Perhaps the most interesting thing about Dreamer is that it was directed by Noel Nosseck, who also directed an incredibly odd little grindhouse film called Best Friends.  Best Friends, which I recommend tracking down, is almost the anti-Dreamer.  Watch Best Friends to have your faith in humanity destroyed and then follow it up with Dreamer so your faith can be restored.

Or don’t.  It’s really up to you.

Back to School Part II #9: National Lampoon’s Animal House (dir by John Landis)


You know what?  I’m going to start this review with the assumption that you’ve already seen the classic 1978 college comedy, National Lampoon’s Animal House.  At the very least, I’m going to assume that you’ve heard of it and that you know the general details.  Animal House was not only a huge box office success but it’s also one of the most influential films ever made.  Almost every comedy released since 1978 owes a debt to the success of Animal House.  Just as every subsequent high school film was directly descended from American Graffiti, every college film features at least a little Animal House in its DNA.

So, with that in mind, who is your favorite member of Delta House?


Most people, I think, would automatically say Bluto (played by John Belushi) and certainly, Bluto is the best known and perhaps best-remembered member of the cast.  As played by Belushi, Bluto is the film’s rampaging ID and he’s such a force of nature that, whenever I rewatch Animal House, I’m surprised to be reminded of the fact that he’s not really in the film that much.  He’s present for the parties, of course.  He imitates a zit and starts a food fight.  He gives a rousing speech, in which he reminds the members of the Delta House that America didn’t give up after “the Germans bombed Pearl Harbor!”  He destroys a folk singer’s guitar and I personally love the scene where he tries to cheer up a despondent pledge by smashing a beer bottle over his head.  But really, Bluto is used very sparingly and he’s one of the few members of the ensemble not to get his own subplot.  Bluto’s great but he’s not my favorite member of Delta House.


Believe it or not, my favorite member of Delta House is Robert Hoover (James Widdoes).  Hoover is the president of Delta House and, when we first meet him, he seems like he’s way too clean-cut to be in charge of the “worst house” on campus.  But then, as the film progresses, we discover that Hoover may not be as openly crazy as everyone else but he’s definitely a Delta.  Just watch him in the Toga party scene.  Just look at him in the picture that shows up during the closing credits.  It took me a while to realize that Hoover, the future public defender, was giving the camera the finger.  Hoover may look uptight but he’s secretly a wild man!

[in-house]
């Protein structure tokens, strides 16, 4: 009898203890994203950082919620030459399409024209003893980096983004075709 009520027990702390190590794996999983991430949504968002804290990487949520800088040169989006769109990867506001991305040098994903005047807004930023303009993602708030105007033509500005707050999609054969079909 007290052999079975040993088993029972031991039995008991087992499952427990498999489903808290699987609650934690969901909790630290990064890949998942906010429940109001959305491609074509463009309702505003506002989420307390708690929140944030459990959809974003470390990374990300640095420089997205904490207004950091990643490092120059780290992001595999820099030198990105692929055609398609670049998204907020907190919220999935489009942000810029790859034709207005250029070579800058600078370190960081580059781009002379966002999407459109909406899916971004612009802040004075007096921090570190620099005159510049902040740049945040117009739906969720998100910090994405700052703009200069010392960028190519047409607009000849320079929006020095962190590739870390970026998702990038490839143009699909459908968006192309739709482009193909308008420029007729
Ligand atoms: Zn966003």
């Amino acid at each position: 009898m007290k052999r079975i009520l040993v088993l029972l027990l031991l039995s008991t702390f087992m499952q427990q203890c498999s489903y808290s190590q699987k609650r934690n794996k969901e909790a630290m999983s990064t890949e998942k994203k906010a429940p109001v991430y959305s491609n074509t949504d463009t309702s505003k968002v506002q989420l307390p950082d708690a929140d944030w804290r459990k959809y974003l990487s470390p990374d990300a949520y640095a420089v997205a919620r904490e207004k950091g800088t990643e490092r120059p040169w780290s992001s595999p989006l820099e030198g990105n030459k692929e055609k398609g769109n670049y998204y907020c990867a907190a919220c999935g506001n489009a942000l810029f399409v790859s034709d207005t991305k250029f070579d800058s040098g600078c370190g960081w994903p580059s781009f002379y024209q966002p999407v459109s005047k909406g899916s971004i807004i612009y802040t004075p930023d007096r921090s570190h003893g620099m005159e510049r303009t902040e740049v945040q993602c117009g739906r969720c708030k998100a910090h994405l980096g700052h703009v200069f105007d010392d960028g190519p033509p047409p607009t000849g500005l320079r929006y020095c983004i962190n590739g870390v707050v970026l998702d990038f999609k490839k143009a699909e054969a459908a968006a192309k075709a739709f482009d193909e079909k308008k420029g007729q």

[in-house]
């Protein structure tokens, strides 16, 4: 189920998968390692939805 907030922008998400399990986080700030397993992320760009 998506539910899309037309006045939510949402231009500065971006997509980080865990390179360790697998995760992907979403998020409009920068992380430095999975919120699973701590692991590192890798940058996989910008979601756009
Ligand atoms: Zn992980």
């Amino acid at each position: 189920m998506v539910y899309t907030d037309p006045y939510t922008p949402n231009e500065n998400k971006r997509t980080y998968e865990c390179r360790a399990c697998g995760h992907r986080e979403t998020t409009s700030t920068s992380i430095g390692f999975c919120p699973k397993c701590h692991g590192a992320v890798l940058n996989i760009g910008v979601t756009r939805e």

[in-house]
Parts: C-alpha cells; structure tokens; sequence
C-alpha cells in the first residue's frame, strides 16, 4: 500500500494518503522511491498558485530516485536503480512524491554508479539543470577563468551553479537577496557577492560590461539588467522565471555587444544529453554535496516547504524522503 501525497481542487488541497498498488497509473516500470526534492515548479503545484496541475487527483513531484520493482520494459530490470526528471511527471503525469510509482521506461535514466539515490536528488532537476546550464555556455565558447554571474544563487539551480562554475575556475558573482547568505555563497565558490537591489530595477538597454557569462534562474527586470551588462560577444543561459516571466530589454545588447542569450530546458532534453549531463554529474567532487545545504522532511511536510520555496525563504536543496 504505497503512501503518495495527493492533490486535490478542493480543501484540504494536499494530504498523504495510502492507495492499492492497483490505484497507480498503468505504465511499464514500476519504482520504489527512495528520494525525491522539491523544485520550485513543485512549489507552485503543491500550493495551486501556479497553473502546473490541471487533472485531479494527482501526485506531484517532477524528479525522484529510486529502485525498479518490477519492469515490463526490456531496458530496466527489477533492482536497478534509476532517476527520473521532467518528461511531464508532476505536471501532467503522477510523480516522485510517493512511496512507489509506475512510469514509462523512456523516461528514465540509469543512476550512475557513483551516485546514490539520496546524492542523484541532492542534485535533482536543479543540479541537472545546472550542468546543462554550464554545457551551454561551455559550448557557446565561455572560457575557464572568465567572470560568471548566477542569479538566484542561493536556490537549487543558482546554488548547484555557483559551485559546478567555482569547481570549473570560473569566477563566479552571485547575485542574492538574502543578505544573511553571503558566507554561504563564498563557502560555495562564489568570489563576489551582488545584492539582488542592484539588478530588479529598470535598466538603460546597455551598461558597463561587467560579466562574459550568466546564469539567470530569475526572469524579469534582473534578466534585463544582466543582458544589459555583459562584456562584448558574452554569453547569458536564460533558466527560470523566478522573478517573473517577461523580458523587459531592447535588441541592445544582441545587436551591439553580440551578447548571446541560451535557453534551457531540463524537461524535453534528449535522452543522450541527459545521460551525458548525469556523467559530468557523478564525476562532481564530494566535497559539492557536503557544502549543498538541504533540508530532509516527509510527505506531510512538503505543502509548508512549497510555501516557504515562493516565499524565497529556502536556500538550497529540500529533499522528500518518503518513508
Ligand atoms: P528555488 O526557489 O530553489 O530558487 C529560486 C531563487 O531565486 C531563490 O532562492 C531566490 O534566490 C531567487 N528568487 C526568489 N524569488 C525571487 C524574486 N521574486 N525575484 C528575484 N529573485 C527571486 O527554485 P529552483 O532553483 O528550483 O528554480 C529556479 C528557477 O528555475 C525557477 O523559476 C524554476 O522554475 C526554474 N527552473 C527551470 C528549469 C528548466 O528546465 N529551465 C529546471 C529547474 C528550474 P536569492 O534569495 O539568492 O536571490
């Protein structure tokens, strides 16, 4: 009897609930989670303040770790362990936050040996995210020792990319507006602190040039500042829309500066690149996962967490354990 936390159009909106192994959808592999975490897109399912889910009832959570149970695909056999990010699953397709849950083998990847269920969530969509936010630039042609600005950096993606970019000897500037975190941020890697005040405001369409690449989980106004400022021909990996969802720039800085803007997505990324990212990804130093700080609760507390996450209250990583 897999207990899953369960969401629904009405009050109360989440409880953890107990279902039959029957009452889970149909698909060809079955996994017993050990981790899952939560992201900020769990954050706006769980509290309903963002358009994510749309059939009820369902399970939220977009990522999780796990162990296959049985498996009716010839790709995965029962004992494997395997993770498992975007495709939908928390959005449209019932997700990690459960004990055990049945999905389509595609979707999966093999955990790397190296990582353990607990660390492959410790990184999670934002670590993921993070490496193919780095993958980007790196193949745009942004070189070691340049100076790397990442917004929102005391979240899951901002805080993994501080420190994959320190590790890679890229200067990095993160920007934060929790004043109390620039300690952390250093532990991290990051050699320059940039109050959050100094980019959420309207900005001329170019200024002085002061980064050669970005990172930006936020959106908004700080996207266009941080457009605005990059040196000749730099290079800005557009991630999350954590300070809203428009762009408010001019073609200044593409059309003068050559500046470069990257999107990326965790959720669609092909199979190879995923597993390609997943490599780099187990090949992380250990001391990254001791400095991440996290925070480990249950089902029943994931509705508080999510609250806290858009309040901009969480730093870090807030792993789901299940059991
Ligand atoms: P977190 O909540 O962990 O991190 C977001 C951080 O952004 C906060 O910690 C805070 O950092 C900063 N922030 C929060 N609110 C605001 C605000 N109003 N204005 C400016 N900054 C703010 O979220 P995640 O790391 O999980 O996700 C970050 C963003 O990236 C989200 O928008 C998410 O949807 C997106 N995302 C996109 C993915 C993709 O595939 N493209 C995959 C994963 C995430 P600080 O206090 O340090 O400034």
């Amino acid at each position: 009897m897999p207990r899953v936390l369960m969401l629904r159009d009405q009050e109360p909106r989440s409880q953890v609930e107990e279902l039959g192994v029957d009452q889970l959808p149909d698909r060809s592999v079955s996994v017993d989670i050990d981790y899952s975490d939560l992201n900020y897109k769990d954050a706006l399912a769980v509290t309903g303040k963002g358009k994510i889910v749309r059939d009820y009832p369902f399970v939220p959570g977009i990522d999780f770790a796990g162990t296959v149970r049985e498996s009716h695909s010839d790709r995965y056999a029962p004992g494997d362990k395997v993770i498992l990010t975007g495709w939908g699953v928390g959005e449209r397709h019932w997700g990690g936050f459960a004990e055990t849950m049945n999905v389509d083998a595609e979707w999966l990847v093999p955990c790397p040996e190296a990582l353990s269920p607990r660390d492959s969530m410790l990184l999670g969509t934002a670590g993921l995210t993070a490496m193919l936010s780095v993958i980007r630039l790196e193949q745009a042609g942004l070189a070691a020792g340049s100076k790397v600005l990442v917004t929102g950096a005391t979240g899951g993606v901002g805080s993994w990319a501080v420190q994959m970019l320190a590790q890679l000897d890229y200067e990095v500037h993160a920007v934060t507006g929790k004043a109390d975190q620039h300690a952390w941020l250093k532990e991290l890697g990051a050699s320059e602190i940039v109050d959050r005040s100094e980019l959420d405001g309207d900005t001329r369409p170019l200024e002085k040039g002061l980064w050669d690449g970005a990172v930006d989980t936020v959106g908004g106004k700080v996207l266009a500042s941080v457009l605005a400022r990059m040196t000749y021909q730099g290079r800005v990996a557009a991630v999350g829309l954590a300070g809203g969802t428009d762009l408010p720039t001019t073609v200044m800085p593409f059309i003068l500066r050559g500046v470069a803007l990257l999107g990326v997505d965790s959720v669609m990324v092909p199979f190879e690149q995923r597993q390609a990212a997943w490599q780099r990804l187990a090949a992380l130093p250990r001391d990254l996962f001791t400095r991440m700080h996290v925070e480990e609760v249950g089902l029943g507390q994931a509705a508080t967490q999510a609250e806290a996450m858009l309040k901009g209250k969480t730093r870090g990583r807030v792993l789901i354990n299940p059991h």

animal-house 1

One of the things that I love about Animal House is that it truly is an ensemble film.  There’s not a weak performance to be found in the entire movie.  No matter how wild or over-the-top the humor gets, the entire cast commits to their roles and, as a result, they keep this movie grounded.  You actually find yourself caring about whether or not they get kicked off campus.  You truly believe that the members of Delta House have been friends for years but, even more importantly, you believe the same thing about their rivals at Omega House.  For that matter, it may be easy to make fun of Dean Wormer (John Vernon, setting the template for all evil deans to come) but you never doubt that he’s been in charge of Faber College for years and that he’s planning on being in charge for years to come.  As played by the deep-voiced and sinister-looking Vernon, Wormer becomes every unreasonable authority figure.  When he explains the concept of super secret probation, he does so with a smug pleasure that is practically chilling.  When he mentions that the members of Delta House can now be drafted, the smile on his face is terrifying.


You know who else gives a really good performance in Animal House?  Donald Sutherland.  At the time, Sutherland was the biggest star in the film.  He was offered either a percentage of the grosses or a flat fee.  Sutherland thought the film would flop, took the flat fee, and missed out on millions as a result. Sutherland plays Prof. Jennings, an English teacher who, in the only scene actually set in a classroom, desperately tries to get his bored students to pay attention to him.  There’s something so poignant about the way Jennings begs his students to turn in their papers.  “I’m not joking,” he sputters, “this is my job!”